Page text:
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Monday, October 27, 2008

Tips for a Safe Halloween

As a pediatrician, I should probably not admit that I have a nearly insatiable sweet tooth and so, of course, Halloween is one of my favorite holidays. What could be better than perfect strangers giving you candy? You chat and catch up with all your neighbors as they make the Halloween rounds and the children all have a great time dressing up. What fun! In order to keep it a fun holiday, there are a few things parents should keep in mind.

Most people think that the biggest danger for a child on Halloween is eating candy that has been tampered with. However, the chance of being hit by a car is far greater. Unfortunately, according to the Center for Disease Control, children are 4 times more likely to be hit by a car and die on Halloween than any other night of the year. This statistic underscores the importance of Halloween safety.

An adult should always accompany small children when trick or treating. Before going out, remind children that they should always look both ways before crossing the street and should never run out between parked cars. Consider adding reflective tape either to children's costumes or to their goodie bags to make them more visible to motorists. Check to make sure that children can easily see through any masks they are wearing and if vision is limited consider using face paint instead.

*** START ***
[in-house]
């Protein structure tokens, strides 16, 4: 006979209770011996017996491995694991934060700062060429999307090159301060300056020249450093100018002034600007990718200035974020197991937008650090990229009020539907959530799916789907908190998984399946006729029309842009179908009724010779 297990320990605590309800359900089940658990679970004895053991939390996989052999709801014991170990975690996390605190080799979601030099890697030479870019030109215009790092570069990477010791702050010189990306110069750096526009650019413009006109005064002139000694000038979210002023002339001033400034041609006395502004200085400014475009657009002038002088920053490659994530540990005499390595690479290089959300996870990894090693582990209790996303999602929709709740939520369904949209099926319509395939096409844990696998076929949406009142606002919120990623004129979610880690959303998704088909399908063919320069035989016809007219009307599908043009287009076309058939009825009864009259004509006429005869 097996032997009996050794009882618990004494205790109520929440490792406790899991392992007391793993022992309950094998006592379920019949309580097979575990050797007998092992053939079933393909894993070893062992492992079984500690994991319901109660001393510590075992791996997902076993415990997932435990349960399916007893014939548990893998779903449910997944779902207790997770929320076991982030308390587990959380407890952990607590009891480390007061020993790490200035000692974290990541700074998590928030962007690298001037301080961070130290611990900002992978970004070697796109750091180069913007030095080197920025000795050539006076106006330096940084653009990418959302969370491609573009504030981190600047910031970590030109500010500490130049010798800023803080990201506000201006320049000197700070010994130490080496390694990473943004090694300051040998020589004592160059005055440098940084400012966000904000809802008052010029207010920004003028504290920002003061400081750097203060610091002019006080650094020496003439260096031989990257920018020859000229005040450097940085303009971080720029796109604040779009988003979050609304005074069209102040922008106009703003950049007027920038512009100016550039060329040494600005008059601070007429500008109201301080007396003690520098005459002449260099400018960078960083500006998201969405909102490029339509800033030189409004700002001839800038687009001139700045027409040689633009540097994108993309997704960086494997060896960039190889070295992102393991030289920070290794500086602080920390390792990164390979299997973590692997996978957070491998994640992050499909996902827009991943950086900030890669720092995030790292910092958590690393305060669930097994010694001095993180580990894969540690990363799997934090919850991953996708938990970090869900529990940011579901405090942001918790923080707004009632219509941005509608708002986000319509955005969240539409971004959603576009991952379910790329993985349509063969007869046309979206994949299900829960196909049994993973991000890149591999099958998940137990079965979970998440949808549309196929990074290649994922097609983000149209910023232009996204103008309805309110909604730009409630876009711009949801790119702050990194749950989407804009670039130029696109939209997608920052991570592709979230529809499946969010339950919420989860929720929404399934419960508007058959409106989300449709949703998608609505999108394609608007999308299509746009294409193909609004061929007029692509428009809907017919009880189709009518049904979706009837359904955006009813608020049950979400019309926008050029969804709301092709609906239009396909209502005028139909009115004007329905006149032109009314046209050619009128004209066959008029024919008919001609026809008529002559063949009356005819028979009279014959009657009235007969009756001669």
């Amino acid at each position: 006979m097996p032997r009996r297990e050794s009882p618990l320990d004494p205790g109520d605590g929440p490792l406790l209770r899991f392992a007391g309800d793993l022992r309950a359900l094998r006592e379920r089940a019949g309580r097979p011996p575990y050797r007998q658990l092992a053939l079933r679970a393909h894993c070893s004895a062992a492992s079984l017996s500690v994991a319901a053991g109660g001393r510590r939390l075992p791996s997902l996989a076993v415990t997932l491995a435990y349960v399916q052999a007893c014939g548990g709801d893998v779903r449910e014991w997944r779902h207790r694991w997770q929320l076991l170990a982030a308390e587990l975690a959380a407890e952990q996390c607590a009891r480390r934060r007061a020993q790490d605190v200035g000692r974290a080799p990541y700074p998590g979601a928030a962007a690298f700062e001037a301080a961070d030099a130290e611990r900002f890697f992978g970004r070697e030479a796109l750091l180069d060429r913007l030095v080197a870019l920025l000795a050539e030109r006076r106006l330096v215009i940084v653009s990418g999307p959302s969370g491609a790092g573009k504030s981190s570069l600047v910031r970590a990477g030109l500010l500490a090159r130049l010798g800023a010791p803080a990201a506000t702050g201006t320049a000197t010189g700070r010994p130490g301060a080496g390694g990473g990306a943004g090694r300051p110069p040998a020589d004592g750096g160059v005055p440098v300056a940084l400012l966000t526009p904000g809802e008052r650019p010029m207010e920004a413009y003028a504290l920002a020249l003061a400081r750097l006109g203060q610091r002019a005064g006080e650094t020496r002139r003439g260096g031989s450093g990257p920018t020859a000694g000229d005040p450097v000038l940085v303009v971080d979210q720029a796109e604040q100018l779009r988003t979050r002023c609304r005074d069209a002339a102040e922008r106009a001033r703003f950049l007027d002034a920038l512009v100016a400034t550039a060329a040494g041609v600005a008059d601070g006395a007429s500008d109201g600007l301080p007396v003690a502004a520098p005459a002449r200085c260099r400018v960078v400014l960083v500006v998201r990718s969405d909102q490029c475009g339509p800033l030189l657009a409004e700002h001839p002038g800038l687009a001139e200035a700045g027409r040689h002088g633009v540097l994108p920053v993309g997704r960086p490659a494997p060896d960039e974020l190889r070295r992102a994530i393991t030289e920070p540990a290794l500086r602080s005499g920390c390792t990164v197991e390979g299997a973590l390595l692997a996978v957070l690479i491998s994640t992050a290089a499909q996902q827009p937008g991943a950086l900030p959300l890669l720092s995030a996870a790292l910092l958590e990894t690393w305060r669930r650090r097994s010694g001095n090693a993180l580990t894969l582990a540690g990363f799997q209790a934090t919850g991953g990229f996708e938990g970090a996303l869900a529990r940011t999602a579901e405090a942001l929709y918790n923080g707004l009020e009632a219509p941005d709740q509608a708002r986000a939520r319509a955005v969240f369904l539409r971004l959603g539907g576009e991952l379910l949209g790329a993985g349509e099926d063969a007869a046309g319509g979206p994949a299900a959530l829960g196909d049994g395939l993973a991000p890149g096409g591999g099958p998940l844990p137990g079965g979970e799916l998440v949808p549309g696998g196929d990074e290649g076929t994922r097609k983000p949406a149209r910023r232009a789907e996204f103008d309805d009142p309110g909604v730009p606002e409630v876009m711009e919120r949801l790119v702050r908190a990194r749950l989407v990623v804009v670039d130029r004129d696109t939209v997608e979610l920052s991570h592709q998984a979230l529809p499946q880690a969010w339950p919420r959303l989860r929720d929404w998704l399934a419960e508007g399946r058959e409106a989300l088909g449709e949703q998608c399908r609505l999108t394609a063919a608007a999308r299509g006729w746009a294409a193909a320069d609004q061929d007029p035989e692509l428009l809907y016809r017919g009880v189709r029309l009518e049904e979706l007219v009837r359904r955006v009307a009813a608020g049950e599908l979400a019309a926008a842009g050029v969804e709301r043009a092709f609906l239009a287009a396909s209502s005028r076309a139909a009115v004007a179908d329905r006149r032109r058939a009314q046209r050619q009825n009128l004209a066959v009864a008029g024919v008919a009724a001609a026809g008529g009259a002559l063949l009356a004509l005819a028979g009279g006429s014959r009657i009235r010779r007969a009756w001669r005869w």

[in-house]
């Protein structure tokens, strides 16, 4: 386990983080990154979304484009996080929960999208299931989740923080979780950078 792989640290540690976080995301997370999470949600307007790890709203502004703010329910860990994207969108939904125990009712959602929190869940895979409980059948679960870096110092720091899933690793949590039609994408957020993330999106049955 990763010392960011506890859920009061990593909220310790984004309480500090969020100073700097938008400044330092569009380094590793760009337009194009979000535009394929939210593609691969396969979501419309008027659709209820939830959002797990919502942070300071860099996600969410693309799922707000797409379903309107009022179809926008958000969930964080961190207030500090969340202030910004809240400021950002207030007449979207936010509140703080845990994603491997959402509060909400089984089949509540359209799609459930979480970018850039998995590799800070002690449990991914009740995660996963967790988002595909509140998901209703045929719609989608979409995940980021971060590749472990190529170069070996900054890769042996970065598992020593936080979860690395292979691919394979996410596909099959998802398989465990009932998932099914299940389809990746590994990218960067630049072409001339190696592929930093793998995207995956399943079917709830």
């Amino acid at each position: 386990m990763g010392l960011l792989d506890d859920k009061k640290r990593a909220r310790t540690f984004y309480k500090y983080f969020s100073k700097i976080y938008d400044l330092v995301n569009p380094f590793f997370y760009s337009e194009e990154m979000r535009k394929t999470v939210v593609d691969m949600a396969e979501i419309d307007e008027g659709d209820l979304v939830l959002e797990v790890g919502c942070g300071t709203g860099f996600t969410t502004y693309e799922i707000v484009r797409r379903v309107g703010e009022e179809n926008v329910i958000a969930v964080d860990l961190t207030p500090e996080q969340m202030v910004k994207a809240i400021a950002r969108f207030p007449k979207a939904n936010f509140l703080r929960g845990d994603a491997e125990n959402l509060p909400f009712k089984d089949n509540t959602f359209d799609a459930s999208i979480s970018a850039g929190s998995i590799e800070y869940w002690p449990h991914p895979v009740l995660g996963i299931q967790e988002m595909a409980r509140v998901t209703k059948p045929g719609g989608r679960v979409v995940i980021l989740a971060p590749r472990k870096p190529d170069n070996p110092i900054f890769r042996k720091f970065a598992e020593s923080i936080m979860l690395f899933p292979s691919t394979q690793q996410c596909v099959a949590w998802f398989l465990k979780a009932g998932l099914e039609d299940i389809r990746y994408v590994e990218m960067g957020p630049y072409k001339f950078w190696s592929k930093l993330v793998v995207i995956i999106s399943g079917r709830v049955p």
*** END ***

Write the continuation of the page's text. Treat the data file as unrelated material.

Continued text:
If children are going trick or treating without an adult, such as on their walk home from school, reiterate that they should never enter a home or car for a treat. Although tampering with candy is very rare, remind children that any candy not in wrappers should be thrown out and not eaten.

Discuss with teenagers the difference between "tricks" and vandalism. Toilet papering a friend's car may be harmless but smashing someone's pumpkins or writing mean things on their lawns is not. Let them know that if their friends seem to be getting out of control, or doing things that they are uncomfortable with, they can always call you. This is a good time to remind them that they should never get in a car with someone who has been drinking or doing drugs, and that you would rather have to come and pick them up than have them ride with an unsafe driver.

These are all important discussions to have with your children and Halloween provides an opening to have them. So use the opportunity to discuss age appropriate safety topics such as street safety, stranger safety, or drinking and driving. But most importantly have a Happy and Safe Halloween!